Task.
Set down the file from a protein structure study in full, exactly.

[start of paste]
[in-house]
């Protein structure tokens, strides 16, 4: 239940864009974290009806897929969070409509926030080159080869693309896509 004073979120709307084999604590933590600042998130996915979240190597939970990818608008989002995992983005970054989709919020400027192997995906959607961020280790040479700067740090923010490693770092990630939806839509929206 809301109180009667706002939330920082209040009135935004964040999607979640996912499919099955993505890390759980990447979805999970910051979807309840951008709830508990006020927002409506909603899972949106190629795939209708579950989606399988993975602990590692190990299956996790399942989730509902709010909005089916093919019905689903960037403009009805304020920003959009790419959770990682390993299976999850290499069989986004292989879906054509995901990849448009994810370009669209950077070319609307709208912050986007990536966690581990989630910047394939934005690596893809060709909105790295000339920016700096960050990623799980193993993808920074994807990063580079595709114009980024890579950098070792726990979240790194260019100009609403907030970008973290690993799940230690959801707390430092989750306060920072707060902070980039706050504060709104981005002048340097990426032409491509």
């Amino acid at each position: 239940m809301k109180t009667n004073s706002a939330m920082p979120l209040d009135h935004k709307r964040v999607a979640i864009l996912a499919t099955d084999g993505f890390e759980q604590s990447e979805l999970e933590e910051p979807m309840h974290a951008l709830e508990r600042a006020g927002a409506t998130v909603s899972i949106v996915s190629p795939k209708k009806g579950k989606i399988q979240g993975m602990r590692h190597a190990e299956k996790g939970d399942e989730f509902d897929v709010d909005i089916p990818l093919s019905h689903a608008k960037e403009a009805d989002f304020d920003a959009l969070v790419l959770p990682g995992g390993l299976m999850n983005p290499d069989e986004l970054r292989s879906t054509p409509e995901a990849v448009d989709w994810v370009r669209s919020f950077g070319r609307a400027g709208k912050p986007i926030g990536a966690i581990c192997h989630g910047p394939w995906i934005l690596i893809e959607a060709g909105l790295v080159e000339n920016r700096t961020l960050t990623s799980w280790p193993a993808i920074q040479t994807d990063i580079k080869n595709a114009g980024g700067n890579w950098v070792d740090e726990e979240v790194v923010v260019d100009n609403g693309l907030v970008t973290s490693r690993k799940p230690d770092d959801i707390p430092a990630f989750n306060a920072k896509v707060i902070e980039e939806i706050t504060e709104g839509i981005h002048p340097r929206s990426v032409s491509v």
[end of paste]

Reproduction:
[in-house]
């Protein structure tokens, strides 16, 4: 239940864009974290009806897929969070409509926030080159080869693309896509 004073979120709307084999604590933590600042998130996915979240190597939970990818608008989002995992983005970054989709919020400027192997995906959607961020280790040479700067740090923010490693770092990630939806839509929206 809301109180009667706002939330920082209040009135935004964040999607979640996912499919099955993505890390759980990447979805999970910051979807309840951008709830508990006020927002409506909603899972949106190629795939209708579950989606399988993975602990590692190990299956996790399942989730509902709010909005089916093919019905689903960037403009009805304020920003959009790419959770990682390993299976999850290499069989986004292989879906054509995901990849448009994810370009669209950077070319609307709208912050986007990536966690581990989630910047394939934005690596893809060709909105790295000339920016700096960050990623799980193993993808920074994807990063580079595709114009980024890579950098070792726990979240790194260019100009609403907030970008973290690993799940230690959801707390430092989750306060920072707060902070980039706050504060709104981005002048340097990426032409491509």
């Amino acid at each position: 239940m809301k109180t009667n004073s706002a939330m920082p979120l209040d009135h935004k709307r964040v999607a979640i864009l996912a499919t099955d084999g993505f890390e759980q604590s990447e979805l999970e933590e910051p979807m309840h974290a951008l709830e508990r600042a006020g927002a409506t998130v909603s899972i949106v996915s190629p795939k209708k009806g579950k989606i399988q979240g993975m602990r590692h190597a190990e299956k996790g939970d399942e989730f509902d897929v709010d909005i089916p990818l093919s019905h689903a608008k960037e403009a009805d989002f304020d920003a959009l969070v790419l959770p990682g995992g390993l299976m999850n983005p290499d069989e986004l970054r292989s879906t054509p409509e995901a990849v448009d989709w994810v370009r669209s919020f950077g070319r609307a400027g709208k912050p986007i926030g990536a966690i581990c192997h989630g910047p394939w995906i934005l690596i893809e959607a060709g909105l790295v080159e000339n920016r700096t961020l960050t990623s799980w280790p193993a993808i920074q040479t994807d990063i580079k080869n595709a114009g980024g700067n890579w950098v070792d740090e726990e979240v790194v923010v260019d100009n609403g693309l907030v970008t973290s490693r690993k799940p230690d770092d959801i707390p430092a990630f989750n306060a920072k896509v707060i902070e980039e939806i706050t504060e709104g839509i981005h002048p340097r929206s990426v032409s491509v």